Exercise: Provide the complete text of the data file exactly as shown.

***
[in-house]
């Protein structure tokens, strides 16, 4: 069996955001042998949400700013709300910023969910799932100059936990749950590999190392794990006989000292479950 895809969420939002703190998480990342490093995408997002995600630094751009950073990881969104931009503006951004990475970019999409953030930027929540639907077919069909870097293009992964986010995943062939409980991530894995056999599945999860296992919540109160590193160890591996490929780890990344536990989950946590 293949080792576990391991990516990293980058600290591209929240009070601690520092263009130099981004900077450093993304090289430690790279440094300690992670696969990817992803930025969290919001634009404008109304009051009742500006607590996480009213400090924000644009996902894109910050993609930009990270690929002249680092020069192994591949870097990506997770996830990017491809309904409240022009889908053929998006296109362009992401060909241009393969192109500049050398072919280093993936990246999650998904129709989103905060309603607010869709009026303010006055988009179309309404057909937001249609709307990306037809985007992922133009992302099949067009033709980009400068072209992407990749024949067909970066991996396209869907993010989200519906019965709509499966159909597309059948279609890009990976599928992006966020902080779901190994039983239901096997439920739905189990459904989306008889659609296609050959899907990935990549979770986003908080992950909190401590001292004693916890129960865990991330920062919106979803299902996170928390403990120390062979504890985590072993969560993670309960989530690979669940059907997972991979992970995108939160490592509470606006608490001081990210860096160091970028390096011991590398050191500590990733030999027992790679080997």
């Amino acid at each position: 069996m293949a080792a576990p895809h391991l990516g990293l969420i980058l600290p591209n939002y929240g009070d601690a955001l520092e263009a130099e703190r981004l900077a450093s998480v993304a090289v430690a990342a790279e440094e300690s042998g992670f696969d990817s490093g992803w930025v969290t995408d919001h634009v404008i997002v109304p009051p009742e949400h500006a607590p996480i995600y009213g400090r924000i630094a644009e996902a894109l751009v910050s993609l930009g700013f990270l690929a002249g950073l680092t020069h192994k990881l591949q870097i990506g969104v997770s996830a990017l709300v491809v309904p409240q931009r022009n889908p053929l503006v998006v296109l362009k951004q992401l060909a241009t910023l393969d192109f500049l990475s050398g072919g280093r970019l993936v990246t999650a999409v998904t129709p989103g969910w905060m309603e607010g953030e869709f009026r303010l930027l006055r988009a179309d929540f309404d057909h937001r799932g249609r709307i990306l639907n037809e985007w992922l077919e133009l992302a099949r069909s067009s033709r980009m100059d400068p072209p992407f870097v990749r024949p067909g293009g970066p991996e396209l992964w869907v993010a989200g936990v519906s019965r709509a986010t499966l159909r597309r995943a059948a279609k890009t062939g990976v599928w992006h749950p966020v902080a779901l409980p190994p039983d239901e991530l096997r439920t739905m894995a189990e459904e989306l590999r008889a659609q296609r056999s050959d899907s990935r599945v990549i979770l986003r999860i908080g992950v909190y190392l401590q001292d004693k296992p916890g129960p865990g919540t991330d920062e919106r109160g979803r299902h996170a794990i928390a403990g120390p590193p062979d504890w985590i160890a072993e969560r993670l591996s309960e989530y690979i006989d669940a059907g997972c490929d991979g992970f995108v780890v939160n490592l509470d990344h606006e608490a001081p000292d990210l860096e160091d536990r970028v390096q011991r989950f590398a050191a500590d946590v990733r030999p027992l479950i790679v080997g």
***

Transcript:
[in-house]
């Protein structure tokens, strides 16, 4: 069996955001042998949400700013709300910023969910799932100059936990749950590999190392794990006989000292479950 895809969420939002703190998480990342490093995408997002995600630094751009950073990881969104931009503006951004990475970019999409953030930027929540639907077919069909870097293009992964986010995943062939409980991530894995056999599945999860296992919540109160590193160890591996490929780890990344536990989950946590 293949080792576990391991990516990293980058600290591209929240009070601690520092263009130099981004900077450093993304090289430690790279440094300690992670696969990817992803930025969290919001634009404008109304009051009742500006607590996480009213400090924000644009996902894109910050993609930009990270690929002249680092020069192994591949870097990506997770996830990017491809309904409240022009889908053929998006296109362009992401060909241009393969192109500049050398072919280093993936990246999650998904129709989103905060309603607010869709009026303010006055988009179309309404057909937001249609709307990306037809985007992922133009992302099949067009033709980009400068072209992407990749024949067909970066991996396209869907993010989200519906019965709509499966159909597309059948279609890009990976599928992006966020902080779901190994039983239901096997439920739905189990459904989306008889659609296609050959899907990935990549979770986003908080992950909190401590001292004693916890129960865990991330920062919106979803299902996170928390403990120390062979504890985590072993969560993670309960989530690979669940059907997972991979992970995108939160490592509470606006608490001081990210860096160091970028390096011991590398050191500590990733030999027992790679080997």
């Amino acid at each position: 069996m293949a080792a576990p895809h391991l990516g990293l969420i980058l600290p591209n939002y929240g009070d601690a955001l520092e263009a130099e703190r981004l900077a450093s998480v993304a090289v430690a990342a790279e440094e300690s042998g992670f696969d990817s490093g992803w930025v969290t995408d919001h634009v404008i997002v109304p009051p009742e949400h500006a607590p996480i995600y009213g400090r924000i630094a644009e996902a894109l751009v910050s993609l930009g700013f990270l690929a002249g950073l680092t020069h192994k990881l591949q870097i990506g969104v997770s996830a990017l709300v491809v309904p409240q931009r022009n889908p053929l503006v998006v296109l362009k951004q992401l060909a241009t910023l393969d192109f500049l990475s050398g072919g280093r970019l993936v990246t999650a999409v998904t129709p989103g969910w905060m309603e607010g953030e869709f009026r303010l930027l006055r988009a179309d929540f309404d057909h937001r799932g249609r709307i990306l639907n037809e985007w992922l077919e133009l992302a099949r069909s067009s033709r980009m100059d400068p072209p992407f870097v990749r024949p067909g293009g970066p991996e396209l992964w869907v993010a989200g936990v519906s019965r709509a986010t499966l159909r597309r995943a059948a279609k890009t062939g990976v599928w992006h749950p966020v902080a779901l409980p190994p039983d239901e991530l096997r439920t739905m894995a189990e459904e989306l590999r008889a659609q296609r056999s050959d899907s990935r599945v990549i979770l986003r999860i908080g992950v909190y190392l401590q001292d004693k296992p916890g129960p865990g919540t991330d920062e919106r109160g979803r299902h996170a794990i928390a403990g120390p590193p062979d504890w985590i160890a072993e969560r993670l591996s309960e989530y690979i006989d669940a059907g997972c490929d991979g992970f995108v780890v939160n490592l509470d990344h606006e608490a001081p000292d990210l860096e160091d536990r970028v390096q011991r989950f590398a050191a500590d946590v990733r030999p027992l479950i790679v080997g």